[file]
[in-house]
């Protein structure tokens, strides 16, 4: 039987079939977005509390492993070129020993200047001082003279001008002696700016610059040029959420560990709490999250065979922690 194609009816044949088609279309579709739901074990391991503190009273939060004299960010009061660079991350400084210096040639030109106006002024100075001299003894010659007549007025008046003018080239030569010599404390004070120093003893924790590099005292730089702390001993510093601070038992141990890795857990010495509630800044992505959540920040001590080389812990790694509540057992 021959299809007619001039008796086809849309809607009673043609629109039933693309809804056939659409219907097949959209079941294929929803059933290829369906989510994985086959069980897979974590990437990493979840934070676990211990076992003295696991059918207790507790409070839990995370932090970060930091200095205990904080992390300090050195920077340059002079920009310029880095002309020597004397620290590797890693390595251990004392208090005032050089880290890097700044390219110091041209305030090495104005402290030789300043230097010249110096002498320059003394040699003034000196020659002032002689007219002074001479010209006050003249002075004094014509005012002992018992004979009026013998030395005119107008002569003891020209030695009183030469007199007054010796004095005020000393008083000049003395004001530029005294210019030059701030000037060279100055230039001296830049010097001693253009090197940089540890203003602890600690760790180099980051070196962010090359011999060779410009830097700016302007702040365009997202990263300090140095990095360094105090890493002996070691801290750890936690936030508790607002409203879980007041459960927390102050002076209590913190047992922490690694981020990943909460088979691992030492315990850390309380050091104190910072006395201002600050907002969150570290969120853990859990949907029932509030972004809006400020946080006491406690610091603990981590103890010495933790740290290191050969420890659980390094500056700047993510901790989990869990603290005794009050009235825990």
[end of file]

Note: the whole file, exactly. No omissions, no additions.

[in-house]
């Protein structure tokens, strides 16, 4: 039987079939977005509390492993070129020993200047001082003279001008002696700016610059040029959420560990709490999250065979922690 194609009816044949088609279309579709739901074990391991503190009273939060004299960010009061660079991350400084210096040639030109106006002024100075001299003894010659007549007025008046003018080239030569010599404390004070120093003893924790590099005292730089702390001993510093601070038992141990890795857990010495509630800044992505959540920040001590080389812990790694509540057992 021959299809007619001039008796086809849309809607009673043609629109039933693309809804056939659409219907097949959209079941294929929803059933290829369906989510994985086959069980897979974590990437990493979840934070676990211990076992003295696991059918207790507790409070839990995370932090970060930091200095205990904080992390300090050195920077340059002079920009310029880095002309020597004397620290590797890693390595251990004392208090005032050089880290890097700044390219110091041209305030090495104005402290030789300043230097010249110096002498320059003394040699003034000196020659002032002689007219002074001479010209006050003249002075004094014509005012002992018992004979009026013998030395005119107008002569003891020209030695009183030469007199007054010796004095005020000393008083000049003395004001530029005294210019030059701030000037060279100055230039001296830049010097001693253009090197940089540890203003602890600690760790180099980051070196962010090359011999060779410009830097700016302007702040365009997202990263300090140095990095360094105090890493002996070691801290750890936690936030508790607002409203879980007041459960927390102050002076209590913190047992922490690694981020990943909460088979691992030492315990850390309380050091104190910072006395201002600050907002969150570290969120853990859990949907029932509030972004809006400020946080006491406690610091603990981590103890010495933790740290290191050969420890659980390094500056700047993510901790989990869990603290005794009050009235825990």